I spent most of my drive using Apple CarPlay, simply because I’m using a trial Apple Music subscription, so I had all my music on my iPhone 6S. CarPlay works similar to Android Auto and automatically asks to connect to the car when you plug-in the phone to the USB port. It also automatically pairs the phone via Bluetooth for hands-free communications, but music audio is sent over Lightning.
Everything works as it should, with the phone projecting a familiar iOS interface on the 8-inch screen. The Hyundai button takes you out of the CarPlay interface back to the Hyundai home screen. If you’re using CarPlay for music, the music information passes onto the Hyundai’s home screen, too.
When you’re using CarPlay, the voice recognition button on the steering wheel automatically triggers Siri with a single press. Hyundai’s method doesn’t require holding the button down, like with some Siri Eyes-Free implementations.
Ultimately, Android Auto and Apple CarPlay work great in the Hyundai Elantra, so you shouldn’t have any problems regardless of whether you’re using Android or iOS.
Infinity sound, Blue Link and driver assists
Opting for the $2,500 tech package also gets you an Infinity-branded, eight-speaker premium sound system. The eight speakers are arranged in a six channel configuration, with separate 1-inch tweeters and 6.5-inch mid-woofers in the front doors, 6.5-inch full range speakers in the rear door, a 3.14-inch midrange center speaker and an 8-inch subwoofer in the rear deck.
A seven-channel amplifier delivering 45 Watts (W) per channel powers the entire system. The front doors, rear doors and center speakers each use a channel while the dual voice coil subwoofer receives twice the power. Harman Clari-Fi sound processing technology rounds out the Infinity premium sound system to reconstruct lost audio data from low quality sources in real-time for more CD-like sound.
The result is a sound system that produces balanced sound with clear high-range and neutral midrange. Clari-Fi technology makes low bitrate SiriusXM a lot more tolerable, too. It still doesn’t match a high-bitrate MP3 or CD, but it adds more depth for slightly richer sound.
As with most premium sound systems, the subwoofer is the weakest link in the Elantra’s Infinity sound system. The 95W subwoofer just doesn’t produce enough bass for my tastes. However, since the high and mid-range sounds good, adding a separate subwoofer, like an Infinity BassLink, shouldn’t be too hard.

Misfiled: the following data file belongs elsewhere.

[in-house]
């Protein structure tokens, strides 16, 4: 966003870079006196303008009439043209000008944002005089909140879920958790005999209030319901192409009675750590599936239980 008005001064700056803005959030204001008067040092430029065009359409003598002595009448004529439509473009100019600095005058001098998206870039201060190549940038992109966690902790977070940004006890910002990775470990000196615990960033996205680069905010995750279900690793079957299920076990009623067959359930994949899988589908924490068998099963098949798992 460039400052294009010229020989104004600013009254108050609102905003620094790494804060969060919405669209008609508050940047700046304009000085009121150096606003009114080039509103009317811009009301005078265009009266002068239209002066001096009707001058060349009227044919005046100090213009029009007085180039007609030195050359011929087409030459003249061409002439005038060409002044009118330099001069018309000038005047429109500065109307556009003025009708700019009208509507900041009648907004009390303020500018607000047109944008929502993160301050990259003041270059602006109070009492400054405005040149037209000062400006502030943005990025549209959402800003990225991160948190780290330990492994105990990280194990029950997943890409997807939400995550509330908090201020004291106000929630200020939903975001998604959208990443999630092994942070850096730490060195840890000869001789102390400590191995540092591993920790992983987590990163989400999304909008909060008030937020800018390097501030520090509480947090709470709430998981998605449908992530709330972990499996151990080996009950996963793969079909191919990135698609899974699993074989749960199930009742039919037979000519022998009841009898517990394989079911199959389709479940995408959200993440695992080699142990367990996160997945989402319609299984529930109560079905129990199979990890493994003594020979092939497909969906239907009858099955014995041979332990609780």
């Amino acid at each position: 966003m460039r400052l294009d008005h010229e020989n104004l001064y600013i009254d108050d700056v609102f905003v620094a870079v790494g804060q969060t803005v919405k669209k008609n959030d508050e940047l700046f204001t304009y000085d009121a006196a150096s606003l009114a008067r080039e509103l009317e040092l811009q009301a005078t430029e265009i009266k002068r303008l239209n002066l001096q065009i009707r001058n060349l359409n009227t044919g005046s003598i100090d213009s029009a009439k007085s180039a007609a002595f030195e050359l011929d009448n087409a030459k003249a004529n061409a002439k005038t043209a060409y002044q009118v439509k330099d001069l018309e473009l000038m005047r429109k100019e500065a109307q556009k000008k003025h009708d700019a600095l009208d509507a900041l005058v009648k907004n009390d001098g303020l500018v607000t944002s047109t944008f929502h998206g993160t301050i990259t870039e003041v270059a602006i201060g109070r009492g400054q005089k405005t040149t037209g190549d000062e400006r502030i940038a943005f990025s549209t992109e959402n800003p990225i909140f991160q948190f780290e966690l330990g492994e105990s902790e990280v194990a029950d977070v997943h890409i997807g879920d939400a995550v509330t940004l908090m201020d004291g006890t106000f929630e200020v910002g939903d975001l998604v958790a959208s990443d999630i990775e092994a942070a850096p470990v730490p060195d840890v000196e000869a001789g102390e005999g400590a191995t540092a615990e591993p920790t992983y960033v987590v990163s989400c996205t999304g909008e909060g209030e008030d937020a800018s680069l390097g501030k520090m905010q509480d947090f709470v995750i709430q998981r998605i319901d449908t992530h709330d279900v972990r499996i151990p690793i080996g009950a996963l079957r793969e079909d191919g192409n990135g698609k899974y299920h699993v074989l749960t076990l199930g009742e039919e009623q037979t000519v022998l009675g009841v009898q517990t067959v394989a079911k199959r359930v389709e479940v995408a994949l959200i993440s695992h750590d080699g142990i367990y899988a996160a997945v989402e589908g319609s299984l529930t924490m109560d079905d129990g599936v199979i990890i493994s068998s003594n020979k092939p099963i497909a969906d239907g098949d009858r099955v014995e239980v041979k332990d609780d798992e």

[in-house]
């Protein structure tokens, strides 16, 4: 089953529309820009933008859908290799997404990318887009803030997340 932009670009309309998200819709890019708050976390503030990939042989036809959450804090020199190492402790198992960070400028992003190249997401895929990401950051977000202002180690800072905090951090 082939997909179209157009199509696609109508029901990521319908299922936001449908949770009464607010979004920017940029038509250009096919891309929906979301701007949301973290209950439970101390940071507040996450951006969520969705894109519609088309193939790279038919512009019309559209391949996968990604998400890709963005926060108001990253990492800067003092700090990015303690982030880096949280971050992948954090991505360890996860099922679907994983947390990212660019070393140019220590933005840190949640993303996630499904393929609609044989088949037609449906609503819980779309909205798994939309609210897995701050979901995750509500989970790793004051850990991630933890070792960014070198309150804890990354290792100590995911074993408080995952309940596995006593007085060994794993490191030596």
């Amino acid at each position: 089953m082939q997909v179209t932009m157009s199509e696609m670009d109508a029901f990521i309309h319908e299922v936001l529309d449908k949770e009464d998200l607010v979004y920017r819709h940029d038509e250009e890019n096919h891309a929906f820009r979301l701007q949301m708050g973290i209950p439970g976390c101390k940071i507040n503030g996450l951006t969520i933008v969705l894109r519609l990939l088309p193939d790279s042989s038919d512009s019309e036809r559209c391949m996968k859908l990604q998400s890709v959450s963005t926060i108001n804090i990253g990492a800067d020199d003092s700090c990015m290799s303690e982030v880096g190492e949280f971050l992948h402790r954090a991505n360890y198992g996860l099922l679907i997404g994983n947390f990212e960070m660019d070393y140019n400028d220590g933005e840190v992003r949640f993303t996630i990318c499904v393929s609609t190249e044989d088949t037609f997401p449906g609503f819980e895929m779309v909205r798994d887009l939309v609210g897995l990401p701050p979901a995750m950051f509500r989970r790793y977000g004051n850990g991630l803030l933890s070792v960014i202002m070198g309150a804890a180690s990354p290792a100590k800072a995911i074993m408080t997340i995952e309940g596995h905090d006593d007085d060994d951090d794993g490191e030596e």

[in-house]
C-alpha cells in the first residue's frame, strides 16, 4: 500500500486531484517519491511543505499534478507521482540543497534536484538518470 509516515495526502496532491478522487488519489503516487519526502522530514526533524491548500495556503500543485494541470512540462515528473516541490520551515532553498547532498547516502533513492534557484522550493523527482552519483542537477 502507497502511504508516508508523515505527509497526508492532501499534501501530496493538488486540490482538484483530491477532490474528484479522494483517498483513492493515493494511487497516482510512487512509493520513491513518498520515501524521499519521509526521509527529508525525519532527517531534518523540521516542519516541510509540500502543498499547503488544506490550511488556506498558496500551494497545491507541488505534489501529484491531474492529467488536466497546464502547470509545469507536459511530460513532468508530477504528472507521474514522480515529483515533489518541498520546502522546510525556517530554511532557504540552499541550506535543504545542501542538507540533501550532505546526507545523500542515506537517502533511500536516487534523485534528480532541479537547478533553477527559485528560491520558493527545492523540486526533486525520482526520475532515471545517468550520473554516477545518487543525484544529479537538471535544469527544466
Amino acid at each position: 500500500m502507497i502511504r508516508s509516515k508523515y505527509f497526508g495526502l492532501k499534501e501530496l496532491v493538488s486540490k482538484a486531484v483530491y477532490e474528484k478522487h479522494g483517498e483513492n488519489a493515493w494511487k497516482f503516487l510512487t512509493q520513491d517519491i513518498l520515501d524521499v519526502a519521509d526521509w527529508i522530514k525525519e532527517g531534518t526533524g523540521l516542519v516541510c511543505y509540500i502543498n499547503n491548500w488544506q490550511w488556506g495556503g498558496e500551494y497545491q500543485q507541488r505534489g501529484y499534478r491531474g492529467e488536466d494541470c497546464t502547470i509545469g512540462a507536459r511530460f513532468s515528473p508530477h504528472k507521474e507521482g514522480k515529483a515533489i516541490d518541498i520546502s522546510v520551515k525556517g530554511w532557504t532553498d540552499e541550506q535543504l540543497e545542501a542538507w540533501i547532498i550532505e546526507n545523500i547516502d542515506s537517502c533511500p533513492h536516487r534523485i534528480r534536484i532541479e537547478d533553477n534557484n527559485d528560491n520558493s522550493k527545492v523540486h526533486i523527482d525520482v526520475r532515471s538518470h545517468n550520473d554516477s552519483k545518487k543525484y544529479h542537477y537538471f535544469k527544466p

Hyundai Blue Link is standard on the Elantra Limited. The telematics system lets you remote start, lock, unlock, track the car location and make use of other features using a smartphone and wearable app, or through a web portal.
I didn’t get a chance to play with Blue Link in the Elantra, but covered it extensively in the Hyundai Tucson review.
The Verizon-based telematics system can be useful in cold climates where you need remote start, but I don’t use any of the features. The ability to control the car from a smartphone or smartwatch is entertaining at first, and can impress friends and family, but the novelty wears off quickly and doesn’t justify the subscription cost, at least for me.
Check off the Ultimate package to get everything and the kitchen sink on the new Elantra. The Ultimate package adds a full suite of driver assists, which includes automatic emergency braking (AEB), pedestrian detection, adaptive cruise control, lane departure warning (LDW) and lane keep assist (LKAS). The blind spot monitor is standard on the Limited trim level.
Hyundai’s AEB system relies on a camera and radar sensor, and it can apply full braking power at speeds from 5 to 50 miles per hour (mph). Meanwhile, the pedestrian detection function automatically applies the brakes at speeds of 5 to 43 mph.
I didn’t mean to trigger the AEB system, but traffic came to a complete stop on an open highway during my drive, triggering the forward collision warning before I stepped on the brakes. The system then provided stopping power before I could slam on the brakes.
I couldn’t find another auto journalist or Hyundai representative to run in front of the car while I drove 40 mph to test out the pedestrian detection feature, unfortunately.
The LKAS in the Elantra caught me by surprise. You can adjust the sensitivity of the system via the LCD display in the gauge cluster. I set it to active and enabled the LDW and LKAS via a button to the left of the steering wheel. I expected the LKAS to be a simple system that only bounces the car back and forth between the lane, but it’s an active system that provides steering assist, which was a surprise.
A small indicator in the gauge cluster lights up green when LKAS is active and able to read the lane markers – it turned on and off intermittently during my drive, according to the indicator. It works great when it’s active, but I wouldn’t trust it for semi-autonomous driving.
ACC in the Elantra leaves me conflicted, because it’s not a full-speed range system that can stop and hold the car for you. However, it doesn’t cancel out until you get below 5 mph, which is a lot more usable in traffic than ACC that only operates at speeds above 19 mph. The only compact car that has a full-speed range ACC system – that I can think of – is the 2016 Honda Civic, so the Elantra’s ACC isn’t too bad.
Hyundai’s implementation lets you choose between three levels of acceleration. I set it to fast and found the acceleration conservative, but braking was smooth and comfortable.
Lastly, the Elantra Limited comes standard with a radar-based blind spot monitor. The system works and provides visual indicators in each side mirror and an audible warning inside. It’s a standard system that works.
Performance, Eco and Sport trims
Powering the 2017 Elantra is a new version of Hyundai’s Nu-family, 2.0-liter four cylinder engine that puts out 147 horsepower (hp) and 132 pound-feet (lb.-ft.) of torque, which is a slight improvement over the previous generation’s base 1.8-liter with 145 hp and 130 lb.-ft. The mild improvements are because the new 2.0-liter uses an Atkinson cycle instead of Otto cycle, which trades power density for fuel efficiency and yields a 1 mile per gallon (mpg) gain in the city over the last generation for 28 in the city, 37 on the highway and 32 combined.